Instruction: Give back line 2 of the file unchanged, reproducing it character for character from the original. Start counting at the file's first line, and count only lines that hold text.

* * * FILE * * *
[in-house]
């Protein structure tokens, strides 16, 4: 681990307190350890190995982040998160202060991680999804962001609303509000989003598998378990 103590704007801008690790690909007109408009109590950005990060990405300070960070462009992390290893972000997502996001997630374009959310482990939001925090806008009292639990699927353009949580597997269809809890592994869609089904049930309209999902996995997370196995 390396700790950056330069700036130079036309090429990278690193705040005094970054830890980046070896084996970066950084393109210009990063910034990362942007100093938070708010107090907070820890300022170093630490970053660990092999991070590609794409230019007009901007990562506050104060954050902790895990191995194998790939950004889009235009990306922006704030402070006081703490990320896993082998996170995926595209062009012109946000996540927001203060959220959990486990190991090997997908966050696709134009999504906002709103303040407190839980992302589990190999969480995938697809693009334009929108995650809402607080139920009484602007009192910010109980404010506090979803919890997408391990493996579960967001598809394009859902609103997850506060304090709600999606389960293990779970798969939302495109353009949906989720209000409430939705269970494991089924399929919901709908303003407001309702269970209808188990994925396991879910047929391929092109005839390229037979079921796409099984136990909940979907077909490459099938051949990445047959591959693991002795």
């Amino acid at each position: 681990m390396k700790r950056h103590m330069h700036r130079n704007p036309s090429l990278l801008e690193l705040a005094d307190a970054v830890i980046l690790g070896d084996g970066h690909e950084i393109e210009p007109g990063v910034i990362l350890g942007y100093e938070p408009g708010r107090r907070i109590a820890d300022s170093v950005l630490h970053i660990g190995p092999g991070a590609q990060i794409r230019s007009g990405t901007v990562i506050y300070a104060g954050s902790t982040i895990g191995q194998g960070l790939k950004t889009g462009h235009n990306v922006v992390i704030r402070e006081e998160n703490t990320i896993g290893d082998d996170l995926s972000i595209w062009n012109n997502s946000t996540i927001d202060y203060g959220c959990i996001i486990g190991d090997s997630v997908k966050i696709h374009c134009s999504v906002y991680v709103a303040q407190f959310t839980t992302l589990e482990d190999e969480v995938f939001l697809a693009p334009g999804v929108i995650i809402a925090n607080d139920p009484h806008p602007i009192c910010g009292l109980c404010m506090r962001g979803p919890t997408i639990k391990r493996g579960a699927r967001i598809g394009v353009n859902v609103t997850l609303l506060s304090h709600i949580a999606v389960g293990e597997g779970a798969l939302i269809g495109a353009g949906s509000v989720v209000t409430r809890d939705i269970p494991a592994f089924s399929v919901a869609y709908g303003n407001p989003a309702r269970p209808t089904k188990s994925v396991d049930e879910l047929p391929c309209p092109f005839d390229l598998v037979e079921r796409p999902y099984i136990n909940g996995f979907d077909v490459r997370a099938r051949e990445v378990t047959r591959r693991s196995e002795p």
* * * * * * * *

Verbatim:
């Protein structure tokens, strides 16, 4: 681990307190350890190995982040998160202060991680999804962001609303509000989003598998378990 103590704007801008690790690909007109408009109590950005990060990405300070960070462009992390290893972000997502996001997630374009959310482990939001925090806008009292639990699927353009949580597997269809809890592994869609089904049930309209999902996995997370196995 390396700790950056330069700036130079036309090429990278690193705040005094970054830890980046070896084996970066950084393109210009990063910034990362942007100093938070708010107090907070820890300022170093630490970053660990092999991070590609794409230019007009901007990562506050104060954050902790895990191995194998790939950004889009235009990306922006704030402070006081703490990320896993082998996170995926595209062009012109946000996540927001203060959220959990486990190991090997997908966050696709134009999504906002709103303040407190839980992302589990190999969480995938697809693009334009929108995650809402607080139920009484602007009192910010109980404010506090979803919890997408391990493996579960967001598809394009859902609103997850506060304090709600999606389960293990779970798969939302495109353009949906989720209000409430939705269970494991089924399929919901709908303003407001309702269970209808188990994925396991879910047929391929092109005839390229037979079921796409099984136990909940979907077909490459099938051949990445047959591959693991002795």